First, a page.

In computing, you have a hierarchy of storage, ordered in terms of capacity, latency, and cost. A cache is a is a component used for storage that is faster than forms of storage above it; the example PP gave is CPU cache compared to RAM. The tradeoff for increased speed is that the cache will have a much smaller capacity, and increase in cost.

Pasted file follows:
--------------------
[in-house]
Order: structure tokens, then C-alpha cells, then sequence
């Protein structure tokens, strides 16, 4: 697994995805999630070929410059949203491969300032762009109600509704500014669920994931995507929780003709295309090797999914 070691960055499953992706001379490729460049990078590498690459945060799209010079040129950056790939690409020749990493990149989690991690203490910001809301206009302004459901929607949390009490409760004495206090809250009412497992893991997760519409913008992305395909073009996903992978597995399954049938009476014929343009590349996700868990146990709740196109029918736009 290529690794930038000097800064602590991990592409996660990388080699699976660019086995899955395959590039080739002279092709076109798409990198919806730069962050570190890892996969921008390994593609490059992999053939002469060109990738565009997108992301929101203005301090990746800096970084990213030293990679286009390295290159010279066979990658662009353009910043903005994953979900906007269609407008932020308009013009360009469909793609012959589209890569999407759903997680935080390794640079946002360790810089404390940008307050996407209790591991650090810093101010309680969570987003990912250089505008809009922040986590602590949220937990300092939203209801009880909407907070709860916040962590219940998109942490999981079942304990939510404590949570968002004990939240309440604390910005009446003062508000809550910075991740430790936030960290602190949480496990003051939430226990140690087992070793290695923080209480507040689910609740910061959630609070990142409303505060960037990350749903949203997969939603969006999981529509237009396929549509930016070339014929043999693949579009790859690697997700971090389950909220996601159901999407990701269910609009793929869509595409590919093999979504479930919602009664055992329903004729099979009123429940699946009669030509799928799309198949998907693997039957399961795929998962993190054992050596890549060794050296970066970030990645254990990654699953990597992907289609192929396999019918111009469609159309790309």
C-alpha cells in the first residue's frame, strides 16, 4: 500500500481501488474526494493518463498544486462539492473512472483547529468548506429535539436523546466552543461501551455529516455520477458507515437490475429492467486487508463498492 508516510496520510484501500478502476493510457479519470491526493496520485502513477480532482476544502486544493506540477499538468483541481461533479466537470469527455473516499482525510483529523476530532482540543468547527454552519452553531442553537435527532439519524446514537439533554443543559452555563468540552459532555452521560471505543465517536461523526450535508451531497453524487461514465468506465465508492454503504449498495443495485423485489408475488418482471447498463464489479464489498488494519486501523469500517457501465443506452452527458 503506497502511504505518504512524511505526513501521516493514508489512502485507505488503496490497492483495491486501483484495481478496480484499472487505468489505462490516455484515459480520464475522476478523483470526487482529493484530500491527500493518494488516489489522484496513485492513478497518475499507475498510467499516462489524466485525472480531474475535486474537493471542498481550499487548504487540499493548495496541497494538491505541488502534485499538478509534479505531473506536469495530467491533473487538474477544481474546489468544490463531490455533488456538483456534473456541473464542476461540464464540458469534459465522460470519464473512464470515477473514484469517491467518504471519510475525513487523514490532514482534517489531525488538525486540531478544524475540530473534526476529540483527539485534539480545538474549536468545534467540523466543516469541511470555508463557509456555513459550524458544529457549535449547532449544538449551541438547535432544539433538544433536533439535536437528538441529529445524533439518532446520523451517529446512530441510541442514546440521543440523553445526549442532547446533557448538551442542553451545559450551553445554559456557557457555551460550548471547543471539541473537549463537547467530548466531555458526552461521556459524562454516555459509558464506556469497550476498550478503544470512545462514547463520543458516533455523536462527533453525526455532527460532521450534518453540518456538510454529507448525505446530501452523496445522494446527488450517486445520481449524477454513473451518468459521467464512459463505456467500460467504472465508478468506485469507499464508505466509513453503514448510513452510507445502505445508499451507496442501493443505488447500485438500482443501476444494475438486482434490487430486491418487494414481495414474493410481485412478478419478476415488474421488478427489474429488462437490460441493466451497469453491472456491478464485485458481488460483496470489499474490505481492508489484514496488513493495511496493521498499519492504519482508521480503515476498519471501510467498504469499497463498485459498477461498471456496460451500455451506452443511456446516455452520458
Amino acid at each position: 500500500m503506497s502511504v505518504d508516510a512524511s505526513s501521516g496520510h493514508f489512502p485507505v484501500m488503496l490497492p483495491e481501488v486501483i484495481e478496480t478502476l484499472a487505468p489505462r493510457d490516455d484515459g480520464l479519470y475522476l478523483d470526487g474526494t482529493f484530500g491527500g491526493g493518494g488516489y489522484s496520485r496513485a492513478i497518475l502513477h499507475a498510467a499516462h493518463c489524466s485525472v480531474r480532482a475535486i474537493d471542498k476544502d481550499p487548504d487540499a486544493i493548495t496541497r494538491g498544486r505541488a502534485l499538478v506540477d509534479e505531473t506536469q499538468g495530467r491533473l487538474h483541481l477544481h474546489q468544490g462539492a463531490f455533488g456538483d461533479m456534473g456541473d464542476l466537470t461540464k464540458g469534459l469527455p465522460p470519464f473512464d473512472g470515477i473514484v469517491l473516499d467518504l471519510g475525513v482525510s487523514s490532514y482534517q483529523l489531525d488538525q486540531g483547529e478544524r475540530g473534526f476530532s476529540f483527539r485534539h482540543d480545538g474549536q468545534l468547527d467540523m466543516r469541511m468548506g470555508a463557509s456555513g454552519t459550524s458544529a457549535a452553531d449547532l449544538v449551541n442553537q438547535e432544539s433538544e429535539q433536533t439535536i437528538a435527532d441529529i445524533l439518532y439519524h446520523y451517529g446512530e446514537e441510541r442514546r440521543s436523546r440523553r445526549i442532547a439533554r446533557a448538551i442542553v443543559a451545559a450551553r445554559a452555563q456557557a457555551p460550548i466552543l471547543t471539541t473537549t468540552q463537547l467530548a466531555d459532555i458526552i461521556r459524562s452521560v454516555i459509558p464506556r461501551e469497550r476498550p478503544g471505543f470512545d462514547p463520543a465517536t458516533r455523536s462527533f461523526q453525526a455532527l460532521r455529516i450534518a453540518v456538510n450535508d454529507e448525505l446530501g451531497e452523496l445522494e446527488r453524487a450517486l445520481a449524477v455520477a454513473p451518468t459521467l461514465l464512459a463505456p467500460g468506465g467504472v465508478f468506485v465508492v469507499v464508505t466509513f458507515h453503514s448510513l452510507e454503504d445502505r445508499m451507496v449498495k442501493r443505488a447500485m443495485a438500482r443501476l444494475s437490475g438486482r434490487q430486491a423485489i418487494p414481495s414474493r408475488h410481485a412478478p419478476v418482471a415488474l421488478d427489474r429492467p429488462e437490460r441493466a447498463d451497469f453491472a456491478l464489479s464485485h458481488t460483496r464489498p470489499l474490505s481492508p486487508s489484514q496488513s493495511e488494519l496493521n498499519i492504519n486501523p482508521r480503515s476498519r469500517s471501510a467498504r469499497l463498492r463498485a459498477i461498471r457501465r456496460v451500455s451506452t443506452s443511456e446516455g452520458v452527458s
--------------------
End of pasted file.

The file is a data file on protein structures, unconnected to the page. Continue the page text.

RAM comes in multi-gigabyte capacities, takes between 10 and 100 nanoseconds to read or write to, and costs about $0.03 per megabyte.
CPU cache is usually less than 10 megabytes in a normal desktop CPU, takes less than 10 nanoseconds to read or write to, and costs in the range of a dollar per megabyte.
Here's a good diagram this illustrates the point: